A writer walks into 90min Towers, tired from a weekend spent watching football, exhausting sessions of Pro Evolution Soccer and traveling across London to eat delicious pizza.
He dusts the loose ash accumulated from his dirty smoking habit off his jacket, empties his pockets on to his desk and takes a seat. Once the customary ‘Alright? How was your weekend?’ chat with those on his table concludes, he ventures across the office to fill a mug with piping hot tea.
A few minutes after his return, the football talk inevitably picks up. Tottenham’s game at Watford is quickly brushed aside, Manchester City’s draw with Crystal Palace gets a laugh but little more, before the conversation turns Sunday’s main event: Liverpool vs Manchester United at Anfield.
“I wanted to write something about Virgil van Dijk, and how he might just be the best central defender in the world,” the writer chirps.
One of his colleagues catches his eye. “I think we’ve done that, y’know pal,” he quips.
“Yeah, by all means write something, but we’ve had plenty of VVD love-ins and I doubt we need another one at the moment,” another chimes.
The writer, without the tired twinkle in his eye that was there when he first assaulted the stairs at 90min Towers, takes another punt.
“Mo Salah?” he adds, with little conviction.
“Done to death, mate.”
“Stop naming Liverpool players and just f****** write something, you writer.”
The writer eyeballs the ceiling for a brief moment, but the fluorescent lighting, so often damaging for his eyesight, diverts his gaze back to the numbing screen aligned with his laptop.
The twinkle reappears, distracting from the bags under his eyes, and a gentle smile gleams across his face, exposing a few yellow teeth. He wipes a smidge of dirt off one of his shoes, steps on to his desk using his chair as a makeshift ladder, picks up his scolding hot cup of tea, pours it over his head and looks at his bemused audience.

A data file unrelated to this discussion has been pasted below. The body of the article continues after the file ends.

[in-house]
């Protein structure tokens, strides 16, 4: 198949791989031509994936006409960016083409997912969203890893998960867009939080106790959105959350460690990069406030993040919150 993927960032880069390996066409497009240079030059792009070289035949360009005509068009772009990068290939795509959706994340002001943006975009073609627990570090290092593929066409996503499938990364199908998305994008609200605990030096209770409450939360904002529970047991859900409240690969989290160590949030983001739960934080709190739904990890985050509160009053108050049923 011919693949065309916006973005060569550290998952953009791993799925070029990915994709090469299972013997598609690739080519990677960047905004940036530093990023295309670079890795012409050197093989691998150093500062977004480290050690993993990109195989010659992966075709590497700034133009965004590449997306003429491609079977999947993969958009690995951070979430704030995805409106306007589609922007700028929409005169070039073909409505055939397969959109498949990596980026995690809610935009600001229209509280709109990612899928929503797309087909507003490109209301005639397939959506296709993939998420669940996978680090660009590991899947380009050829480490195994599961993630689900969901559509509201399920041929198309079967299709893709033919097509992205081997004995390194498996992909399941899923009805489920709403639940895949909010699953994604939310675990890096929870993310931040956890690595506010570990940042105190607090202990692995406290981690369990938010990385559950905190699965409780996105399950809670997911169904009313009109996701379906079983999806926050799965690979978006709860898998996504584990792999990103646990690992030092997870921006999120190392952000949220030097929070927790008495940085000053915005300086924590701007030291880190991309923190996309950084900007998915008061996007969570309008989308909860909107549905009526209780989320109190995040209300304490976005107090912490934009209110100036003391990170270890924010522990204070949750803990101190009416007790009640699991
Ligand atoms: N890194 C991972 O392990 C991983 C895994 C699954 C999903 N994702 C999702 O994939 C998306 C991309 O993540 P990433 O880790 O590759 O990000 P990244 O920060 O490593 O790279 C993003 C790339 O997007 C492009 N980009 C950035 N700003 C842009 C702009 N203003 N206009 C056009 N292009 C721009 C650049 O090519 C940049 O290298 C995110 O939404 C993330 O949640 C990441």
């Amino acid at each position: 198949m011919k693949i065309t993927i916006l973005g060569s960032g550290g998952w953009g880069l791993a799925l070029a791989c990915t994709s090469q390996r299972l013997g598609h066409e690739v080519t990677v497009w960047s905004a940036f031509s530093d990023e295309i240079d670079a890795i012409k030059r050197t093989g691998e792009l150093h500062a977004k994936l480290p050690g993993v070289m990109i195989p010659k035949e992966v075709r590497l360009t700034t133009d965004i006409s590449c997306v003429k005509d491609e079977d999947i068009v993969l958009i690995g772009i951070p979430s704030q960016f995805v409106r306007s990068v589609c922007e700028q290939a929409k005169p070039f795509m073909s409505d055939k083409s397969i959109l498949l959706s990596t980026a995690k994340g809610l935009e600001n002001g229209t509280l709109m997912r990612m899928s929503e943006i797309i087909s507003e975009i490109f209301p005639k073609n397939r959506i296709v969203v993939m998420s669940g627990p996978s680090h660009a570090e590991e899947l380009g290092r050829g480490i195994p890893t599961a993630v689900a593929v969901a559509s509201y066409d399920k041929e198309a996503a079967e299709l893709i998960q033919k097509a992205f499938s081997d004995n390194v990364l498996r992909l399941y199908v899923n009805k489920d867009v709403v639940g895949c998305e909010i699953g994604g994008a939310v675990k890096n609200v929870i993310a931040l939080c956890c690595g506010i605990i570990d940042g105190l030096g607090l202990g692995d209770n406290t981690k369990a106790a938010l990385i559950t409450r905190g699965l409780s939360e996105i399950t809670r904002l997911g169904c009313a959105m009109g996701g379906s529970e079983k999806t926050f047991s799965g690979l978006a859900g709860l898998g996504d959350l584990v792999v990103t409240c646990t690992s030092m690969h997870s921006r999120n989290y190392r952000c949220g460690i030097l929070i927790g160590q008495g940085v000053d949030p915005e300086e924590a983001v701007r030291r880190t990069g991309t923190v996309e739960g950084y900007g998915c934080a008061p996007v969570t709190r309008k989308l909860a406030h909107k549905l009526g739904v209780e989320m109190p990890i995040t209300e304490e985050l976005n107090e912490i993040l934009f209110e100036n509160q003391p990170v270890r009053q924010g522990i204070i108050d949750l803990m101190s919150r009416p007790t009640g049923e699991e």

“Georginio Wijnaldum!” he shouts, as if he’s discovered a new chemical element to be added to the periodic table.
He may have gotten a little overexcited, but takes another punt regardless.
“He’s really good at football, probably doesn’t get the credit he deserves, and I can write it in a really pseudo-intellectual way that makes me come across like a pretentious melon!”
Suddenly, he’s not the only person standing up, and the judgemental silence filling the room barely seconds ago has dissipated. Instead, one person from the sales team starts clapping. Another from digital marketing joins in.
“Yeah bro! That’s like Eddie Vedder’s creative approach to writing the lyrics to ‘Black’, man! Vamos!” the global head of football and number one Pearl Jam fan worldwide screams.
“Our lord and saviour,” one member of the team yells. “Captain, leader, legend,” another screams, before asking the writer to hold and kiss his baby. “RUFF!” a visiting dog barks. The whole room is clapping. It may be a Monday morning, but the office to ready to get s*** done.
But what did that writer pen? Well, he was true to his word, and wrote about how brilliant Georginio Wijnaldum is, even though he may go under the radar when lined up among his more high profile Liverpool teammates.